The Alegria chant that Abel initiated almost a decade ago with Jeanie Tracie's vocals grew louder and louder as the curtain rose. The vagabonds (no doubt dressed to look raggedy to contrast what was to come) exited and a giant tiered set with dancers clad in bright festive, Brazilian colors and headpieces dancing on multiple levels revealed itself. The set had its own light system with the letters A-L-E-G-R-I-A all flashing different colors, and also on the levels themselves. Well, basically, Abel proceeded to blow the roof of Webster Hall with this opening to his set in truly spectacular fashion. Other dancers came off the float too and danced in front of it, and predictably, the crowd went nuts. This all ensued for about 30 minutes, and was capped off by a confetti drop that you had to see to believe.
The rest of Abel's set was overall very good. Still for me, it felt a bit flat in places. The roaring heights which Abel usually takes us to just didn't seem quite as high this time. Some of the music was dated and most of it was what Abel has played before. I stayed until 10 a.m. so I heard his set. If it wasn't 93 octane gasoline, he was pumping 89, or 91 — still enough to put it into high speed.
One thing that I will point out in fairness (though I don't think this affected his set overall since it happened during a short time span) was that a few rude patrons kept coming up to Abel on the stage (bypassing a ridiculously fat security guard sitting----or should I say dripping-----off a giant, throne-like chair on the side of the stage) and distracting him. They appeared to just want to talk to him, but didn't have a f***n clue about what they were doing. When they couldn't get his attention along side of him, one of them came up behind him while he was mixing and Abel literally turned around with his arm outstretched and pushed him firmly back. It happened two other times as well, but without the forceful push, from different patrons. Maybe this freaked him a few times, because it is true that at gay events, it is not cool to make your way into the DJ booth unless you have been expressly invited.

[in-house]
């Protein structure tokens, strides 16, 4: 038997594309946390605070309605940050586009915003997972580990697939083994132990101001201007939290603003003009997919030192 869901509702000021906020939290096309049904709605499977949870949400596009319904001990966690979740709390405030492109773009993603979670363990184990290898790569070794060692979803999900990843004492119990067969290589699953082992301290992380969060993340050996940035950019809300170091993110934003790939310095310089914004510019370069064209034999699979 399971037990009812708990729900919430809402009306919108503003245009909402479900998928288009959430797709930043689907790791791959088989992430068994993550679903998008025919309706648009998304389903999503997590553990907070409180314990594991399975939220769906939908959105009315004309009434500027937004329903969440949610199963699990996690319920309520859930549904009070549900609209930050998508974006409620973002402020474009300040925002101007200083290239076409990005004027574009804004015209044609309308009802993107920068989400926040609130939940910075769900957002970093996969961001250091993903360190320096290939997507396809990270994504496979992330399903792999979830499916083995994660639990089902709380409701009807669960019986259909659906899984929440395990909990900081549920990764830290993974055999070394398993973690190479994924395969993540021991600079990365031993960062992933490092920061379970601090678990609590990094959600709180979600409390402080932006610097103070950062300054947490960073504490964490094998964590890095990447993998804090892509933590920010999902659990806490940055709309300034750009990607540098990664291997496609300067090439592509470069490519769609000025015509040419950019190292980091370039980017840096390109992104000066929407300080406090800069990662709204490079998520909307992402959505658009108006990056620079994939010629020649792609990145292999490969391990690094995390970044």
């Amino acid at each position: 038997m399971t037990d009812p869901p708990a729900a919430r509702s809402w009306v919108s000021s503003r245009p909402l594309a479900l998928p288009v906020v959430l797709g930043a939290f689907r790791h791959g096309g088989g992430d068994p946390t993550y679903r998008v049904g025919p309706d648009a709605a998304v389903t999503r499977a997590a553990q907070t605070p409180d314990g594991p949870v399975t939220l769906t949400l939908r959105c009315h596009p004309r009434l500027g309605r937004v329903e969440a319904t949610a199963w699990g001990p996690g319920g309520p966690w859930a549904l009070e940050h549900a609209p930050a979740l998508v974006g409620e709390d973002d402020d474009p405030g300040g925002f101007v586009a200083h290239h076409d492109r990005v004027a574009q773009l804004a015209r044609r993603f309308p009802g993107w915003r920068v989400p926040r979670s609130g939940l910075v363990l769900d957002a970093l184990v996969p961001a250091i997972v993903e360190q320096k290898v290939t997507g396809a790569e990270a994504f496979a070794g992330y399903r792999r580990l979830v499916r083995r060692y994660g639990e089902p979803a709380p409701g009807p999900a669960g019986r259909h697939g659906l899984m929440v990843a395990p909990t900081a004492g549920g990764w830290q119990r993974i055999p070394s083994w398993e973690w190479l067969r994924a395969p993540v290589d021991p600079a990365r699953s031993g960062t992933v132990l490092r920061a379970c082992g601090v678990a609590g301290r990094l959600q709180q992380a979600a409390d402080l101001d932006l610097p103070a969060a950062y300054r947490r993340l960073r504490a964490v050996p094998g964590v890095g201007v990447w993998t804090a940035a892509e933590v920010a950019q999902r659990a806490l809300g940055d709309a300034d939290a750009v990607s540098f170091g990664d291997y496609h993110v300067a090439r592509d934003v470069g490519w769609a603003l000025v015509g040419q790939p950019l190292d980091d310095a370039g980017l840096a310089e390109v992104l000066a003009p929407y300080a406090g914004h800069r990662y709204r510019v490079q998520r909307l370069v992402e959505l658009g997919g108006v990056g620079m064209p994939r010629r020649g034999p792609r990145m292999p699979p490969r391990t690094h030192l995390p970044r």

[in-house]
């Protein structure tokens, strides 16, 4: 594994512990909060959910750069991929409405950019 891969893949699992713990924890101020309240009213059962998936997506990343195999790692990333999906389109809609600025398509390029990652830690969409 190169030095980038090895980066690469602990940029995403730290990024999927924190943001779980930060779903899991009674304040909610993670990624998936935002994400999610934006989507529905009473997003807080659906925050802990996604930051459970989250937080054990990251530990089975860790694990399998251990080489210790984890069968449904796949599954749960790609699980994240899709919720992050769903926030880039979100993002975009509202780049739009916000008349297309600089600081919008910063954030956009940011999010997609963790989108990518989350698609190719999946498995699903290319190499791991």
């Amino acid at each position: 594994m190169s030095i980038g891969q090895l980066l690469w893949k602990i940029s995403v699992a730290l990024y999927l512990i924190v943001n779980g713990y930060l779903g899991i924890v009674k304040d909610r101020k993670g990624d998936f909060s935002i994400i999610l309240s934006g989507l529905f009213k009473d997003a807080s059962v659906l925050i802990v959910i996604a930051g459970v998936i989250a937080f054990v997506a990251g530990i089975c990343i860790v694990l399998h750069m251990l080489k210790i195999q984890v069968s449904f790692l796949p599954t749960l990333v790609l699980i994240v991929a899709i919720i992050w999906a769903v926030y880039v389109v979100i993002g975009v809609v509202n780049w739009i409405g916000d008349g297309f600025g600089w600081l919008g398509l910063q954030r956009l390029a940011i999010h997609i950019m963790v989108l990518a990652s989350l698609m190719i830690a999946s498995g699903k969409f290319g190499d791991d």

Overall, this was a great Alegria, mostly because of the first half. The second half for any casual Circuit-goer would have been more than fine. But for us avid Circuit fans, we have come to expect nothing less than a top-notch set from the DJ most closely associated with Alegria. In contrast, at last year's Alegria Pride, Ralphi and Abel tagged-teamed it as Rosabel, of course, and it was amazing. One should remember that Abel used to DJ the whole party doing the whole 12+ hours in ferocious form throughout, all without breaking a sweat and without an opening DJ.
As much charm as Webster Hall had, my favorite venue for Alegria, other than the irreplaceable Crobar/Mansion, remains Best Buy Theater. Best Buy is just perfect for it, and the location is preferable since it's smack in the middle of Manhattan (although Webster Hall, on the northern edge of the East Village, isn't exactly Siberia). Being down in the East Village actually works out better, though, when you're stumbling out into the broad daylight and don't want a million tourists staring at you.
Great job, overall, Ric Sena. Looking forward to attending the next party from the one true brand that can be counted on for consistency and high marks.